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Europe shares close lower on China, Ukraine fears

European stocks closed lower on Wednesday amid lingering worries over China's economy and concerns about tensions in Ukraine ahead of a referendum in Crimea this weekend.

Ukraine referendum looms

The pan-European FTSEurofirst 300 Index provisionally closed lower on Tuesday by 1 percent at 1,308.08 points.

Dual concerns over Ukraine -- which has dogged bourses on the continent for the past week -- and China meant major indexes were broadly lower with all sectors in the red. The German DAX, which outperformed other European stocks yesterday on strong trade data, was down by 1.2 percent.

The FTSE 100 also closed down on Wednesday for the fourth successive session, lower by 0.9 percent, and hitting a one-month low.

U.S. stocks were little changed on Wednesday, with the Dow industrials and the S&P 500 flirting with gains after two a two-session drop.

The G-7 group of major industrialized countries issued a statement on Wednesday saying it would not recognize the results of the referendum. They also said that any steps by Russia to annex Ukraine's Crimea region would result in "further action".

"Any such referendum would have no legal effect. Given the lack of adequate preparation and the intimidating presence of Russian troops, it would also be a deeply flawed process which would have no moral force. For all these reasons, we would not recognize the outcome," the G-7 said.

Meanwhile, Swedish foreign minister Carl Bildt told CNBC: "One of the very fundamental principles that everyone decided upon at the end of the Cold War, at the end of the Soviet Union, at the end of Yugoslavia, was: don't change the borders."

The Russian Foreign Ministry issued a statement condemning U.S. financial aid to the "illegitimate regime" in Kiev.

(Read more: Don't change Ukraine's borders: Swedish minister)

"Concerns about the Ukrainian situation are unlikely to go away given that EU leaders seem determined to implement some form of sanctions against allies of President Putin, which could, in turn prompt a counter response," Michael Hewson, a chief market analyst at CMC Markets said in a note on Wednesday.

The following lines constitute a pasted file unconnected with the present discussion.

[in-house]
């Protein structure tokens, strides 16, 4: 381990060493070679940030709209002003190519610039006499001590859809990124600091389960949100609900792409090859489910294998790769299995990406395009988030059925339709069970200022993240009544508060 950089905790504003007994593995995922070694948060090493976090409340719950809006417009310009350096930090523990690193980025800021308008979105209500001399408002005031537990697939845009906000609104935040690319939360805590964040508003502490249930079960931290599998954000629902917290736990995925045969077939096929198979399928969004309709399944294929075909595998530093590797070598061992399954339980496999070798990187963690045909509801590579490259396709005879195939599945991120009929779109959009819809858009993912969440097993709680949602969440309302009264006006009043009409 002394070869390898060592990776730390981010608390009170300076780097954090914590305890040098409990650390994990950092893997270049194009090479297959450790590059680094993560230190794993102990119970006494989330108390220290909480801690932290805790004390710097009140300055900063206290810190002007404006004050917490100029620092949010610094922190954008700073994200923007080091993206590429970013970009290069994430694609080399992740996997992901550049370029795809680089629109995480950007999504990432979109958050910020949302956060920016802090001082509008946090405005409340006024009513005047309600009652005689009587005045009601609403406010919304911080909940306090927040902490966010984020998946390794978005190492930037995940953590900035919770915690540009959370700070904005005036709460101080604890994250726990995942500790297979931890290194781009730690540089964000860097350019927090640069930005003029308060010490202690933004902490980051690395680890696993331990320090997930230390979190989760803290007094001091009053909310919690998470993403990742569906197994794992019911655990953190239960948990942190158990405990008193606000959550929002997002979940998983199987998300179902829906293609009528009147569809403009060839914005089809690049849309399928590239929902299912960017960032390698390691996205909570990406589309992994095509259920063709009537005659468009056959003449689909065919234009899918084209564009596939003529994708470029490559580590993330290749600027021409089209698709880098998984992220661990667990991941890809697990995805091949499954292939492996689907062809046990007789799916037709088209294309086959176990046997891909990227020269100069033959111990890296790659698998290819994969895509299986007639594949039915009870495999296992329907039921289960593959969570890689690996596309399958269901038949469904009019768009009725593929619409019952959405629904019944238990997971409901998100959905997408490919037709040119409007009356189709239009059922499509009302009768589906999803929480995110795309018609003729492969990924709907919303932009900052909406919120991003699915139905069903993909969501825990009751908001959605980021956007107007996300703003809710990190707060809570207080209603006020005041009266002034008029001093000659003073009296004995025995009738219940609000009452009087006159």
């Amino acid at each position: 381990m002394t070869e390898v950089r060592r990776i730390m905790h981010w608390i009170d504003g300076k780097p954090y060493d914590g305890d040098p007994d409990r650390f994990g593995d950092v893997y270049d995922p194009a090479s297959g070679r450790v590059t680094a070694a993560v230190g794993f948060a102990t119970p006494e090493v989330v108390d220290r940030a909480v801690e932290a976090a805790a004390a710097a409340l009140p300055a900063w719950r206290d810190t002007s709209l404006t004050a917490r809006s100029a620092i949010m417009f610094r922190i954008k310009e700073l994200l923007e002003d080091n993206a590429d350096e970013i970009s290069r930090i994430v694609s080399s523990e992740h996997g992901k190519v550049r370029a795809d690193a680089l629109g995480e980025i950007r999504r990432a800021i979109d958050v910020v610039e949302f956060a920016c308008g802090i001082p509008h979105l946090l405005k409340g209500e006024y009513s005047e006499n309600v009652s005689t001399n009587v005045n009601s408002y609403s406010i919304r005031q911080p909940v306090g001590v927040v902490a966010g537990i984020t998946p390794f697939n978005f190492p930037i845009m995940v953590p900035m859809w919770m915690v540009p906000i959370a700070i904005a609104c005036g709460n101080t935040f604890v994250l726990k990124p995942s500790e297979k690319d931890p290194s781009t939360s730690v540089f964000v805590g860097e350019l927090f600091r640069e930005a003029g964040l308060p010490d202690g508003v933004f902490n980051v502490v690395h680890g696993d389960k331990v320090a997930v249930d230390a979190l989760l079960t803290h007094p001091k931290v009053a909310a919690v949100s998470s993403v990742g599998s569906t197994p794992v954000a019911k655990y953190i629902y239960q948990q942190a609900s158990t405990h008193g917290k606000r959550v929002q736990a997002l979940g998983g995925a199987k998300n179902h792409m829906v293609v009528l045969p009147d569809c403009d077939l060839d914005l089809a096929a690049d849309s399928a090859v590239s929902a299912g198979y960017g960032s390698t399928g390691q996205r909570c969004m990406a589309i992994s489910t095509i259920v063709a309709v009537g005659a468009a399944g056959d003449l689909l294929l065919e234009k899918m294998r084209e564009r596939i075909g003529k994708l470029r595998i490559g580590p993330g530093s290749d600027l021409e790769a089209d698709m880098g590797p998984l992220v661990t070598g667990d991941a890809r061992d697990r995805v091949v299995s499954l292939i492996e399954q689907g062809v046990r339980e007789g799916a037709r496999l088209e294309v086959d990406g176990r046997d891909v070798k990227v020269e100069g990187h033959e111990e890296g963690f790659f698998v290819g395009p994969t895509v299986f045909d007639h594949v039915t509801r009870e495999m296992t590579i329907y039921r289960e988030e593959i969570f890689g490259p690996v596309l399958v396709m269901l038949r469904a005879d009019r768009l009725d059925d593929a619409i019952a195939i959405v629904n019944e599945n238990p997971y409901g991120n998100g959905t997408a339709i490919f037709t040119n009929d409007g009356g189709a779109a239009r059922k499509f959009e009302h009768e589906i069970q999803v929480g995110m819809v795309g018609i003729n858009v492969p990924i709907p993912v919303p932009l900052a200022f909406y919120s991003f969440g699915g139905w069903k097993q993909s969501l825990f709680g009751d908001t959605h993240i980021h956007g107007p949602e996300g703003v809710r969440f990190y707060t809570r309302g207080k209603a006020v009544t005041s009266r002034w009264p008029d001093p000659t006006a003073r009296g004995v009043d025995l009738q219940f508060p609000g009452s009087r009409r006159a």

Russia's Micex index closed down 2.6 percent on Wednesday.

(Read more: Yanukovich: Army will ignore orders)

Symbol
Name
Price
 
Change
%Change
Volume
FTSE
---
DAX
---
CAC 40
---
IBEX 35
---

China concerns linger

Asian markets were lower across the board on Wednesday amid lingering worries over China's economy, while overnight losses on Wall Street further ignited a flight-to-safety.

(Read more: Asian stocks down on China economy fears; Nikkei sinks 2.3%)

Copper was in focus as prices fell to their lowest level in nearly four years overnight. Selling was intensified by worries about cooling Chinese demand and the liquidation of inventories used for finance deals.

(Read more: Is China's bond default the tip of the iceberg?)

Inflation data for Spain showed that consumer prices remained flat in February compared to the month before. This was slightly better than a dip of 0.1 percent that was expected by analysts. The year-on-year figure also came in flat.

Prudential shares rise

In U.K. stocks news, there were two new listings Wednesday. Shares of Pets at Home traded at around 242 pence with the issue price being 245 pence. Fellow retailer Poundland fared slightly better with shares rising to 352 pence after an issue price of 300 pence.

Meanwhile, Germany's Deutsche Post closed lower by 2 percent despite reporting a rise in fourth-quarter profit. Traders remained underwhelmed however with an outlook by the firm failing to meet expectations.

Shares of Prudential climbed by 2.9 percent to a new all-time high after announcing that its 2013 full-year dividend increased by 15 percent and its operating profit rose 17 percent.

G4S - the U.K.-listed security company - saw its shares lose 5.4 percent Wednesday after swinging to a loss in 2013, missing analysts' predictions.

Reinsurance company Swiss Re saw its shares close higher by roughly 0.4 percent after speculation that an Italian trust fund could be looking to buy a stake in the Swiss firm.

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